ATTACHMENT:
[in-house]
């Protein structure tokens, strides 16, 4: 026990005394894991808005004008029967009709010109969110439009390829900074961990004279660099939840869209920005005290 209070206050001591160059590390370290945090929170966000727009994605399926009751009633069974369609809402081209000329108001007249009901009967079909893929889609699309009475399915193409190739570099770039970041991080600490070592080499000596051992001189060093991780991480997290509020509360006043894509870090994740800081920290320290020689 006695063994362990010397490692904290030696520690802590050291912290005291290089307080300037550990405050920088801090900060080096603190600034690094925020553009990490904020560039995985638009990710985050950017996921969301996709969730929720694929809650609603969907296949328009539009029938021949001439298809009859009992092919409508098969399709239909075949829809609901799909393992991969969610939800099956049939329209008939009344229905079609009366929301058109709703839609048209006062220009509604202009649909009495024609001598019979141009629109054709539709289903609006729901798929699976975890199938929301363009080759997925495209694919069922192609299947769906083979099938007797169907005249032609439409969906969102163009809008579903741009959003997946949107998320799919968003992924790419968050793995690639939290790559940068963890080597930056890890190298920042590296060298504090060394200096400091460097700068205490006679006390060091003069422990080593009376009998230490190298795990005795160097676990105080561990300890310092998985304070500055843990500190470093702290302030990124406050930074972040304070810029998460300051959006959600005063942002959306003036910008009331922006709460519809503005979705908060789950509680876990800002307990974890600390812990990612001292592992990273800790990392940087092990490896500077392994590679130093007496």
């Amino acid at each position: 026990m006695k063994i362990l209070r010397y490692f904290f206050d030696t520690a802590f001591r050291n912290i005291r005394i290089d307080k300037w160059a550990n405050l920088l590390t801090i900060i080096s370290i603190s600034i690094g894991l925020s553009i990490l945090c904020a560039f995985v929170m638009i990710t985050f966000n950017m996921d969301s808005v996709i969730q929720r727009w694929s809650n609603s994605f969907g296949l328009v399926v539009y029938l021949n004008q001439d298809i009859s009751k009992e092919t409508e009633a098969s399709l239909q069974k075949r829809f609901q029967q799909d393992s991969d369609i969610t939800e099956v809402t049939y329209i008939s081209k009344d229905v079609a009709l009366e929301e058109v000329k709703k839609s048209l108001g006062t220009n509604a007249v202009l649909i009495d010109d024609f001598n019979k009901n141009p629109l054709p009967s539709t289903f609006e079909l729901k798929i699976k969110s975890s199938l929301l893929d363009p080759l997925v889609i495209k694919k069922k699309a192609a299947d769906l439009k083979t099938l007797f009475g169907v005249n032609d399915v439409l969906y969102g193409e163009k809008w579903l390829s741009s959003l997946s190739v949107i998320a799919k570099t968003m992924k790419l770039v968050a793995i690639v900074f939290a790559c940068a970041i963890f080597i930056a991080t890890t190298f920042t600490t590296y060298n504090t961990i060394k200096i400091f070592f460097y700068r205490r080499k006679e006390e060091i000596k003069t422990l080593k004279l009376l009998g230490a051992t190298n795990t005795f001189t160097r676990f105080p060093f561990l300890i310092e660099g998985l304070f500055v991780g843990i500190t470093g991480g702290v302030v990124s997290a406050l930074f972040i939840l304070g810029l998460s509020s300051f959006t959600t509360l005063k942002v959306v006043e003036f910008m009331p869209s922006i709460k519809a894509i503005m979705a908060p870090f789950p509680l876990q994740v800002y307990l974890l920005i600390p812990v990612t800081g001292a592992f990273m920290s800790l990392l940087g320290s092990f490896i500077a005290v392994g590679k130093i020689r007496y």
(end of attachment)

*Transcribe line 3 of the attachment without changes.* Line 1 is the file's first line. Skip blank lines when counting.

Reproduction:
């Amino acid at each position: 026990m006695k063994i362990l209070r010397y490692f904290f206050d030696t520690a802590f001591r050291n912290i005291r005394i290089d307080k300037w160059a550990n405050l920088l590390t801090i900060i080096s370290i603190s600034i690094g894991l925020s553009i990490l945090c904020a560039f995985v929170m638009i990710t985050f966000n950017m996921d969301s808005v996709i969730q929720r727009w694929s809650n609603s994605f969907g296949l328009v399926v539009y029938l021949n004008q001439d298809i009859s009751k009992e092919t409508e009633a098969s399709l239909q069974k075949r829809f609901q029967q799909d393992s991969d369609i969610t939800e099956v809402t049939y329209i008939s081209k009344d229905v079609a009709l009366e929301e058109v000329k709703k839609s048209l108001g006062t220009n509604a007249v202009l649909i009495d010109d024609f001598n019979k009901n141009p629109l054709p009967s539709t289903f609006e079909l729901k798929i699976k969110s975890s199938l929301l893929d363009p080759l997925v889609i495209k694919k069922k699309a192609a299947d769906l439009k083979t099938l007797f009475g169907v005249n032609d399915v439409l969906y969102g193409e163009k809008w579903l390829s741009s959003l997946s190739v949107i998320a799919k570099t968003m992924k790419l770039v968050a793995i690639v900074f939290a790559c940068a970041i963890f080597i930056a991080t890890t190298f920042t600490t590296y060298n504090t961990i060394k200096i400091f070592f460097y700068r205490r080499k006679e006390e060091i000596k003069t422990l080593k004279l009376l009998g230490a051992t190298n795990t005795f001189t160097r676990f105080p060093f561990l300890i310092e660099g998985l304070f500055v991780g843990i500190t470093g991480g702290v302030v990124s997290a406050l930074f972040i939840l304070g810029l998460s509020s300051f959006t959600t509360l005063k942002v959306v006043e003036f910008m009331p869209s922006i709460k519809a894509i503005m979705a908060p870090f789950p509680l876990q994740v800002y307990l974890l920005i600390p812990v990612t800081g001292a592992f990273m920290s800790l990392l940087g320290s092990f490896i500077a005290v392994g590679k130093i020689r007496y």